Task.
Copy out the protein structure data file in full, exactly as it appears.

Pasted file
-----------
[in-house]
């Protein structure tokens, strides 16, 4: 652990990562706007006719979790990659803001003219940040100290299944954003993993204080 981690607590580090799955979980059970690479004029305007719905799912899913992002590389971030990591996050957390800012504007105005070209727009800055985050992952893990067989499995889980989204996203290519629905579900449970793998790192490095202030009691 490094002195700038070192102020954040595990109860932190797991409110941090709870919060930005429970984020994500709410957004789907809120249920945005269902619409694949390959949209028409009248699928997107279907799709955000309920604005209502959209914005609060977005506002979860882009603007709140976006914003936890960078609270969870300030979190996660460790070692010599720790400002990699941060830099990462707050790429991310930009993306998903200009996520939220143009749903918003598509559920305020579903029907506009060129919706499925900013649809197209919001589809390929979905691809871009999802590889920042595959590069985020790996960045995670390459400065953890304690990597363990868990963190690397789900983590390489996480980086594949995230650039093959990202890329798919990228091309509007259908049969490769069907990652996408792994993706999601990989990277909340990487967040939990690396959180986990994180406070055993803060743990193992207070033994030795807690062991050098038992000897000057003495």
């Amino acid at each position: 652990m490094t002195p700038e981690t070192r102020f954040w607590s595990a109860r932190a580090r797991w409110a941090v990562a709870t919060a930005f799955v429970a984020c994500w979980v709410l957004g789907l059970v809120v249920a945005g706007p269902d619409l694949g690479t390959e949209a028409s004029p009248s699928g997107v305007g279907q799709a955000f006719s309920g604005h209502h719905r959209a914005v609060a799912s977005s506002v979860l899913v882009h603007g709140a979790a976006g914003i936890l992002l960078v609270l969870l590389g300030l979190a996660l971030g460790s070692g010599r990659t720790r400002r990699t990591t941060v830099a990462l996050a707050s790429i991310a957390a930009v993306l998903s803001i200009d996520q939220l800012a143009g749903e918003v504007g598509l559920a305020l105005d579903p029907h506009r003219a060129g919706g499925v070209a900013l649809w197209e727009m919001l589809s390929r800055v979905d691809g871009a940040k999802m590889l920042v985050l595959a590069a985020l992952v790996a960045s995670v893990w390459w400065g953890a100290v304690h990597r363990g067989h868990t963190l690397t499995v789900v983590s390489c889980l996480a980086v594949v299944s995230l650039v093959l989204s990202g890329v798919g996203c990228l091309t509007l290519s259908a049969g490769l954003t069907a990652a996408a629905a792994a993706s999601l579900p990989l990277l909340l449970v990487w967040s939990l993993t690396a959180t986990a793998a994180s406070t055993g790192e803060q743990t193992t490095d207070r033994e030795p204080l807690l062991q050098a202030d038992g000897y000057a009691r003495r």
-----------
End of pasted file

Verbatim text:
[in-house]
């Protein structure tokens, strides 16, 4: 652990990562706007006719979790990659803001003219940040100290299944954003993993204080 981690607590580090799955979980059970690479004029305007719905799912899913992002590389971030990591996050957390800012504007105005070209727009800055985050992952893990067989499995889980989204996203290519629905579900449970793998790192490095202030009691 490094002195700038070192102020954040595990109860932190797991409110941090709870919060930005429970984020994500709410957004789907809120249920945005269902619409694949390959949209028409009248699928997107279907799709955000309920604005209502959209914005609060977005506002979860882009603007709140976006914003936890960078609270969870300030979190996660460790070692010599720790400002990699941060830099990462707050790429991310930009993306998903200009996520939220143009749903918003598509559920305020579903029907506009060129919706499925900013649809197209919001589809390929979905691809871009999802590889920042595959590069985020790996960045995670390459400065953890304690990597363990868990963190690397789900983590390489996480980086594949995230650039093959990202890329798919990228091309509007259908049969490769069907990652996408792994993706999601990989990277909340990487967040939990690396959180986990994180406070055993803060743990193992207070033994030795807690062991050098038992000897000057003495």
């Amino acid at each position: 652990m490094t002195p700038e981690t070192r102020f954040w607590s595990a109860r932190a580090r797991w409110a941090v990562a709870t919060a930005f799955v429970a984020c994500w979980v709410l957004g789907l059970v809120v249920a945005g706007p269902d619409l694949g690479t390959e949209a028409s004029p009248s699928g997107v305007g279907q799709a955000f006719s309920g604005h209502h719905r959209a914005v609060a799912s977005s506002v979860l899913v882009h603007g709140a979790a976006g914003i936890l992002l960078v609270l969870l590389g300030l979190a996660l971030g460790s070692g010599r990659t720790r400002r990699t990591t941060v830099a990462l996050a707050s790429i991310a957390a930009v993306l998903s803001i200009d996520q939220l800012a143009g749903e918003v504007g598509l559920a305020l105005d579903p029907h506009r003219a060129g919706g499925v070209a900013l649809w197209e727009m919001l589809s390929r800055v979905d691809g871009a940040k999802m590889l920042v985050l595959a590069a985020l992952v790996a960045s995670v893990w390459w400065g953890a100290v304690h990597r363990g067989h868990t963190l690397t499995v789900v983590s390489c889980l996480a980086v594949v299944s995230l650039v093959l989204s990202g890329v798919g996203c990228l091309t509007l290519s259908a049969g490769l954003t069907a990652a996408a629905a792994a993706s999601l579900p990989l990277l909340l449970v990487w967040s939990l993993t690396a959180t986990a793998a994180s406070t055993g790192e803060q743990t193992t490095d207070r033994e030795p204080l807690l062991q050098a202030d038992g000897y000057a009691r003495r």